Body Dysmorphic Disorder

Woman looking at reflection in mirror

Body dysmorphic disorder (BDD) is an anxiety disorder related to how a person views their body. A person with BDD believes that they have a flaw or defect in their body/ appearance. This perceived flaw may be very small, not visible to others, or imagined, but it causes them extreme distress. Someone with BDD has a distorted body image and thinks negatively about their appearance. They may believe that a body part is too small or too big, asymmetrical, or the wrong shape, colour, or size. Some people are aware that their beliefs are excessive, whereas others are convinced the perceived flaw is real and that others judge them negatively because of it.

The individual may think about this perceived flaw for hours each day, try to hide or fix it, repeatedly seek reassurance about their appearance, and spend excessive amounts of time grooming and checking their appearance in mirrors. These repetitive thoughts and behaviours impair their daily functioning. People with BDD also commonly struggle with low self-esteem and a fear of being judged by others. The anxiety, distress, and embarrassment about the perceived flaw can cause them to isolate, avoid social situations, and can lead to depression, substance abuse, and suicidal thoughts. 

BDD is thought to be caused by a combination of psychological, biological, and environmental factors. Risk factors include a family history of BDD or anxiety disorders, a perfectionistic personality, experiencing abuse or trauma, being bullied or teased over childhood, and the pressure to meet societal beauty standards. BDD is thought to be related to an imbalance in levels of serotonin which is a chemical in the brain.

‘BDD with muscle dysmorphia’ is a subtype of BDD in which a person has a preoccupation with their muscles. They believe that they are too small or that they do not have enough muscle, and so they engage in excessive exercise, weight lifting, and dieting to build muscle. This condition affects significantly more males than females. 

Common symptoms
  • Preoccupation with a perceived body flaw or defect - perceived flaws may be very small, not visible, or imagined.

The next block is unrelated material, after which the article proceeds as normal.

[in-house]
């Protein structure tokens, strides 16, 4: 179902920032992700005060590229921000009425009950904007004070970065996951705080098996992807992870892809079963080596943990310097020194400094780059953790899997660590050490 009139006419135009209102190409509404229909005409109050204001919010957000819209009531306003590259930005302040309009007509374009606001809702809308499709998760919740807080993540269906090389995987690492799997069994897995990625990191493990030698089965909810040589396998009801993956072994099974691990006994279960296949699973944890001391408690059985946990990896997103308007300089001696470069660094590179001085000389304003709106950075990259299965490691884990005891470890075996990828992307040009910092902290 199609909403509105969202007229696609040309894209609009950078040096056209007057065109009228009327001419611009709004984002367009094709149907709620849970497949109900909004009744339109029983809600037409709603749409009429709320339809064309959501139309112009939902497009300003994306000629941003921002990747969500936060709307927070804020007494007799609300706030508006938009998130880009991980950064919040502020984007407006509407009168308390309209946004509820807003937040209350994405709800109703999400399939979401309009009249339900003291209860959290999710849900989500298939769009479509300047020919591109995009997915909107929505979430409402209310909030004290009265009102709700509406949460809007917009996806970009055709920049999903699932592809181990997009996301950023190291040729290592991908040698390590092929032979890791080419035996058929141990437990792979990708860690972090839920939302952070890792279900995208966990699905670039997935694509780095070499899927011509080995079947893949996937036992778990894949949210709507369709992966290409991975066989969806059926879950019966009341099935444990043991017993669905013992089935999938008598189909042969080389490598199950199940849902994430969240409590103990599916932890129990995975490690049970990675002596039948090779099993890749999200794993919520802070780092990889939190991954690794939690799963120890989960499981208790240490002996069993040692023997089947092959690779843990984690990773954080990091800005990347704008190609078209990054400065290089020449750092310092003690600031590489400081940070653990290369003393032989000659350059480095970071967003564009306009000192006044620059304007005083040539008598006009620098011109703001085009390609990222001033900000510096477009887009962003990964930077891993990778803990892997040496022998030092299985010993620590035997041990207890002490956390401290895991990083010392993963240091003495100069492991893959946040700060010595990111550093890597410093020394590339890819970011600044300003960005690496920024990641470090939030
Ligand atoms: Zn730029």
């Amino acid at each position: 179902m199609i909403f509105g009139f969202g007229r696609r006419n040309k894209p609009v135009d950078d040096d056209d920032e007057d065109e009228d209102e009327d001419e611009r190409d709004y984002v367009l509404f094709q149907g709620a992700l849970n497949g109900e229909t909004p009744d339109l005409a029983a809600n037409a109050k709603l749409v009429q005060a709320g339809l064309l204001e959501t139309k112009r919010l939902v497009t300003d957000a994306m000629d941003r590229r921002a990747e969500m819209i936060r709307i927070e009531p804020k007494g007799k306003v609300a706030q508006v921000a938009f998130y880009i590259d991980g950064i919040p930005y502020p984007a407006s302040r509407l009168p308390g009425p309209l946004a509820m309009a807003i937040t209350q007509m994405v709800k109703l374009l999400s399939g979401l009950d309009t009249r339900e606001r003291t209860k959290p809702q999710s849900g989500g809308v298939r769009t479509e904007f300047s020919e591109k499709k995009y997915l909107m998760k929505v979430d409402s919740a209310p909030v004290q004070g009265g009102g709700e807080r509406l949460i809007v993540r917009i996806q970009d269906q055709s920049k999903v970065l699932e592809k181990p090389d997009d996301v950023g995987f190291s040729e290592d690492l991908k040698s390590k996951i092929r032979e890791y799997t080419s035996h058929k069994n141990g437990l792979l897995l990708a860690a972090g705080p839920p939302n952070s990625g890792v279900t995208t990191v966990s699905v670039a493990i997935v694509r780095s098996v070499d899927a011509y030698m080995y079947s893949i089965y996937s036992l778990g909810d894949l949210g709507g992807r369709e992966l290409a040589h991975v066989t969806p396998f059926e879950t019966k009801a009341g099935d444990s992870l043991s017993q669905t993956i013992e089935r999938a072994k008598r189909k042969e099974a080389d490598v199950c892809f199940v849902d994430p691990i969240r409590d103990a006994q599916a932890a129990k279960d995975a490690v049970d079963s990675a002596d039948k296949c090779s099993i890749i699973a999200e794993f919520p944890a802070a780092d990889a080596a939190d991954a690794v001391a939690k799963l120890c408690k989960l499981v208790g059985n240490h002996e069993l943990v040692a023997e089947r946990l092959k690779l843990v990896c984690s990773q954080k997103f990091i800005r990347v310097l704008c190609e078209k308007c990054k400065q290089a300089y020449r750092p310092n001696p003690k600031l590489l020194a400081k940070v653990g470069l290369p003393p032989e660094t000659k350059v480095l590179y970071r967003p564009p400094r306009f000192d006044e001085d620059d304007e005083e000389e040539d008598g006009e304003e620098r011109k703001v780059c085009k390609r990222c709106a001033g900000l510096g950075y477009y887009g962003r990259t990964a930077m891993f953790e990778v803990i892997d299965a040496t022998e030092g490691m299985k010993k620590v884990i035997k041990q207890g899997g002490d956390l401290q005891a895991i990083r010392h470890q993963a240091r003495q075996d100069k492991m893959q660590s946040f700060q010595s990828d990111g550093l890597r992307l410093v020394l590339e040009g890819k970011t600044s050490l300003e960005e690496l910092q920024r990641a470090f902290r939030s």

• The perceived flaw causes extreme distress.
  • Low self-esteem, negative thoughts about appearance.
  • Anxiety and/or embarrassment about the perceived flaw leads to isolation and avoidance of social situations.
  • Experience intrusive unwanted thoughts about perceived flaws for many hours each day.
  • Engages in repetitive behaviours such as - behaviours to hide/ fix flaws, checking mirrors, excessive grooming, getting unnecessary cosmetic or medical procedures, seeking reassurance about appearance, comparing appearance to others.
  • Belief that perceived flaw makes you ugly/ abnormal/ deformed.
  • Belief that others notice this flaw and mock or judge you negatively because of it.
  • Feeling depressed, anxious.
  • Suicidal thoughts or behaviours.
How common is in the general population
It is estimated that 1-2% of the general population will experience BDD.
Gender differences
BDD is equally likely to occur in males and females. However, BDD with muscle dysmorphia is significantly more common in males than females.
BDD typically begins during adolescence.
Typical Course
With treatment it is possible to recover from BDD. Without treatment BDD can be a lifelong condition.
Common Comorbid (concurrent) Conditions
Depression, social anxiety disorder, obsessive compulsive disorder (OCD), substance use disorders, anxiety disorders, eating disorders, low self-esteem, suicidal thoughts and behaviours.
Common treatments

Treatment for BDD usually involves a combination of psychological therapy (talk therapy) and medication. 

Psychological Therapy:

Cognitive behavioural therapy (CBT) is a structured form of talk therapy which is effective in treating BDD. CBT for BDD aims to identify and challenge the negative perceptions and beliefs the individual has about their body/ appearance. There is a focus on identifying the negative thoughts and behaviours, and then working to change these beliefs. Goals in treatment include reducing thoughts and related behaviours, as well as addressing other issues such as low self-esteem, low mood, and social anxiety.

Medication is most effective in treating BDD when prescribed in combination with talk therapy such as CBT. Antidepressant medications, such as selective serotonin reuptake inhibitors (SSRIs), may be prescribed. No medication is specifically designed to treat BDD, but SSRIs have been shown to be effective in helping to treat the depression, anxiety, and OCD like symptoms of BDD.